25 December 2012

Rwanda: Can the Poor Reading Culture Be Redeemed?

A long-standing complaint among publishers in Rwanda is that the country lacks a culture of reading. While that might be an over-generalization, it is certainly true that it is not very difficult to find people who would rather fight a lion than read a book.

Alex, a student at the School of Finance and Banking says he only reads when he has sit exams. When asked about reading material not connected to his school work, he looks horrified. "Are you serious? I have better things to do."

Eric Habimana, on the other hand, is a bookworm. He reads anything that is interesting in both English and Kinyarwanda. "I copied this from friends at school who came from Uganda and Kenya. When I saw them reading, I decided to copy the habit," he says, adding that he thinks many people don't read because there are very few books.

In addition, the little reading material available is mainly in French and English, while a big part of the population is familiar only with Kinyarwanda.

Devote Kayitesi, in charge of the Children's Library Service at the recently opened Rwanda Public Library, says they are making efforts to ensure that they cater for the group that can read and write Kinyarwanda. "All we want to see is that people develop a habit of reading, it doesn't matter what language," she explains. "Most of the books we have stocked in the library were donated to us, that is why they are in French and English."

Apart from school libraries, the Rwanda Public Library was the first general public library to be opened in the country. Moreover, several initiatives have been launched in a bid to promote the reading culture. But can they redeem the very poor reading culture of Rwandans?

"Yes, I think it will be redeemed," Kayitesi says firmly. "What I see is a miracle. When the library had just opened, there would only be two or three people who would visit us, not to read but to see what is here. But now, many people come and stay for hours."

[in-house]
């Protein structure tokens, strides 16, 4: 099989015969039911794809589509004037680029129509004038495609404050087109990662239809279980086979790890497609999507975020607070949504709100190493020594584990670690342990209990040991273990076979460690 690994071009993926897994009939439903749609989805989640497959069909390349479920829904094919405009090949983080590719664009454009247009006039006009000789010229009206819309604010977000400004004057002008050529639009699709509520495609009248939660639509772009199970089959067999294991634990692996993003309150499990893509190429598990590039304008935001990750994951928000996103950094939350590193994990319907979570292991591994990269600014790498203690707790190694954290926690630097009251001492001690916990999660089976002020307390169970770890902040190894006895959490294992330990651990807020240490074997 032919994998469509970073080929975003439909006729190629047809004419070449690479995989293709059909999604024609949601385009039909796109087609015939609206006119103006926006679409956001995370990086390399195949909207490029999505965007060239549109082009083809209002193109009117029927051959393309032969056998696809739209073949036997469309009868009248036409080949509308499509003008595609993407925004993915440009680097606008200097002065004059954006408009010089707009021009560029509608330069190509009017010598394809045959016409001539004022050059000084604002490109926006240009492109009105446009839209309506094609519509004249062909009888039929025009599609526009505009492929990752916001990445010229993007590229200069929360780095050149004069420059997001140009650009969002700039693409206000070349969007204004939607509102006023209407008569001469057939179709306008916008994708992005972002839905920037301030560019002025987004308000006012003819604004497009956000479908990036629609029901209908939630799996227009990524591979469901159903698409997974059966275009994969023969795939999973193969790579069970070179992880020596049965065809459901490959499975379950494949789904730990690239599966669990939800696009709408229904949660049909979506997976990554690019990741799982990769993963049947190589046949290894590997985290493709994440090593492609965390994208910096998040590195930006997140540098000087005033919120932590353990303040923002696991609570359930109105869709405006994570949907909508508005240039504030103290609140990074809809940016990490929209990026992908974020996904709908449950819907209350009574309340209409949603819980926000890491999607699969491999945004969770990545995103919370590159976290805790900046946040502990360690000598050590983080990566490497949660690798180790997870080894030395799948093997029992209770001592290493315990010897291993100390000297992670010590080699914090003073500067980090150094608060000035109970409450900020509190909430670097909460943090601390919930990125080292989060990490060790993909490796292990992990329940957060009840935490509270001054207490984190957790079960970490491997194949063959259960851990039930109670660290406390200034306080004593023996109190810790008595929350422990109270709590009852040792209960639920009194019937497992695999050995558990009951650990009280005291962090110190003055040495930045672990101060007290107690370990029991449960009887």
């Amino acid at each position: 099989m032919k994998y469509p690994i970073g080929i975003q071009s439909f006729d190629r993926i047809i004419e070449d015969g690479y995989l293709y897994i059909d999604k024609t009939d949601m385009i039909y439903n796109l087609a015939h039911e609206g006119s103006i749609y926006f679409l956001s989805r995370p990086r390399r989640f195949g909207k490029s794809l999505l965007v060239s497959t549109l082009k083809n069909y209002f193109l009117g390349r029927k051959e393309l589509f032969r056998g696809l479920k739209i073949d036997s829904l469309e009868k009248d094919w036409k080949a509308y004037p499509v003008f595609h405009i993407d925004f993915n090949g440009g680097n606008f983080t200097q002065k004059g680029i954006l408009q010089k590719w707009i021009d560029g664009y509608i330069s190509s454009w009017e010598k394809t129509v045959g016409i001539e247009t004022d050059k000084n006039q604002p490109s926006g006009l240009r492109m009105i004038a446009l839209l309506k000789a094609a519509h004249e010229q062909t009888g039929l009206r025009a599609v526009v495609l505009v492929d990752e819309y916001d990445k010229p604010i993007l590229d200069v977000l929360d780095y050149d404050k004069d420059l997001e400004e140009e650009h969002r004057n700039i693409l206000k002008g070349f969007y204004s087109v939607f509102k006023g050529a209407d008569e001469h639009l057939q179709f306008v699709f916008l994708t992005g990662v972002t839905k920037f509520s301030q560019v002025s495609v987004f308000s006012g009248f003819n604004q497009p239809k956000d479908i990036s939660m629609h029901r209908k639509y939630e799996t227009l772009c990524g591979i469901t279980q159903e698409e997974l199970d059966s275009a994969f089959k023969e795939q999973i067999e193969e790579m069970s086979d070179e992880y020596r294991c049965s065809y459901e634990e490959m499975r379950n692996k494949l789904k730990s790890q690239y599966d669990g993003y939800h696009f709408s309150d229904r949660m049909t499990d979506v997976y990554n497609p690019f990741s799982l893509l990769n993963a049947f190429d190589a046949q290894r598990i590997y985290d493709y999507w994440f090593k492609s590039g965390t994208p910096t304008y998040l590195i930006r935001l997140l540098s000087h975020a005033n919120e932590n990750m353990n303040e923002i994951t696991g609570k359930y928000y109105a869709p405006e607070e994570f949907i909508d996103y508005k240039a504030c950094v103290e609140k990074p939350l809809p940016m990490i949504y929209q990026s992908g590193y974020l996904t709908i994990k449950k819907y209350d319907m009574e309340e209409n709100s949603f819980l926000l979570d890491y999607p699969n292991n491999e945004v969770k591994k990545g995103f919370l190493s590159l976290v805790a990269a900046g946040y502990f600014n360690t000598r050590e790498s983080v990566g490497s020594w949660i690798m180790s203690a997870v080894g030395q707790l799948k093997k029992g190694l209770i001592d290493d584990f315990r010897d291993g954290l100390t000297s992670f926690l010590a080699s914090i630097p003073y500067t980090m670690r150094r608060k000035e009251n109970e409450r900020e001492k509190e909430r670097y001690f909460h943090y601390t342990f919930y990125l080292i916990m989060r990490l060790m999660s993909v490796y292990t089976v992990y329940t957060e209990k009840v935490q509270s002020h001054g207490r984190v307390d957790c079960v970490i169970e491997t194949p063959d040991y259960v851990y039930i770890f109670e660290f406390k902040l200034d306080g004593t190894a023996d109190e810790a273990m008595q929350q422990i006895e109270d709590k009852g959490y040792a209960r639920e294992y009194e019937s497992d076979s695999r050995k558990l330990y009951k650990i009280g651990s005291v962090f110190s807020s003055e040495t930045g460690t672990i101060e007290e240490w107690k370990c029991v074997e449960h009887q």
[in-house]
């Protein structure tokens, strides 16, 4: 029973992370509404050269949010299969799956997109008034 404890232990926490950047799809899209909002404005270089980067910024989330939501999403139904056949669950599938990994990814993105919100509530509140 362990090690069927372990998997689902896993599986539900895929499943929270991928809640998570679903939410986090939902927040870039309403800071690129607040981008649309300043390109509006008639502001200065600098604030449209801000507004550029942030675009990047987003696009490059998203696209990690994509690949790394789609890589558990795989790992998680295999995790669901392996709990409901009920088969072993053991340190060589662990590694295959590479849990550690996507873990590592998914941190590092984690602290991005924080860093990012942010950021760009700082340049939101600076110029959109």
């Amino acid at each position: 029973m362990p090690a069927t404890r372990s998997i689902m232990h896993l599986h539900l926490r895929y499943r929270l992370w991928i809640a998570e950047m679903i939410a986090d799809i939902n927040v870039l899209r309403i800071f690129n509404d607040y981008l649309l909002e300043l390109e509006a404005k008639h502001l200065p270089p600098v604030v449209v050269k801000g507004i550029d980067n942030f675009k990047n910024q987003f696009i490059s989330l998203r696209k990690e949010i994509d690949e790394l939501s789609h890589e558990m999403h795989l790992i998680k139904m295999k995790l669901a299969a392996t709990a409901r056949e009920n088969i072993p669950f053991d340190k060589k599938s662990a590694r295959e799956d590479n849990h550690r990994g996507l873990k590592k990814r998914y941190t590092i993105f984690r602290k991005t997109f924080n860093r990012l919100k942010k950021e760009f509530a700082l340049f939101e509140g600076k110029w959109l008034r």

She says she is not sure whether these people actually read or just come to relax. However, one thing she is sure of is that just coming to library is a step ahead. Recognizing the presence of the building shows that one day they will come to read.


At the library, people are very silent. Some look up whenever someone enters. The kids' section is packed and all one can hear is paper flapping. Many don't seem to read the books they pick from the shelves, but only look at the pictures and keep piling the books up at the tables.

Kayitesi says there are so many kids because they are in the holidays, and some parents just dump their kids in the morning and pick them in the evening. This makes reading seem like a punishment, which will certainly not help in making the children enjoy reading. "We talk to some of the parents and tell them the importance of reading," she says. "Some parents are very ignorant about what goes on in the library."

According to Kayitesi, the best strategy is to start with the youngest kids. To see to this, they even have a program where parents can read for their young ones.

For example, seven-year-old Trisha has made headway in terms of reading. She has just finished her first book, The Beauty and the Beast that she started reading at the public library because her school has no library. And Kezah Karugira, of the same age, is an inspiration to other children in terms of reading. She started reading at a tender age while at school, she loves it and remembers all the stories she has read. She says her favorite book is one called The Mystery of a Secret Man. "I love reading because it's fun and makes you know more things."

"I think the focus on improving the quality of education, and particularly at the early grades, is smart and the way to go," says Yasin Said, chief of party at the Education Development Center. Like Kayitesi, he believes that the libraries, coupled with reading programs, will have an impact.

Kayitesi argues that for a child to pick interest in reading, their home and school background plays an important role. However, Said points out that the ministry of education is making sure that the schools focus on quality, instead of just building schools.

"Improving quality will take time but the system is going in the right direction," Said says. "So I am really impressed with what is going on."

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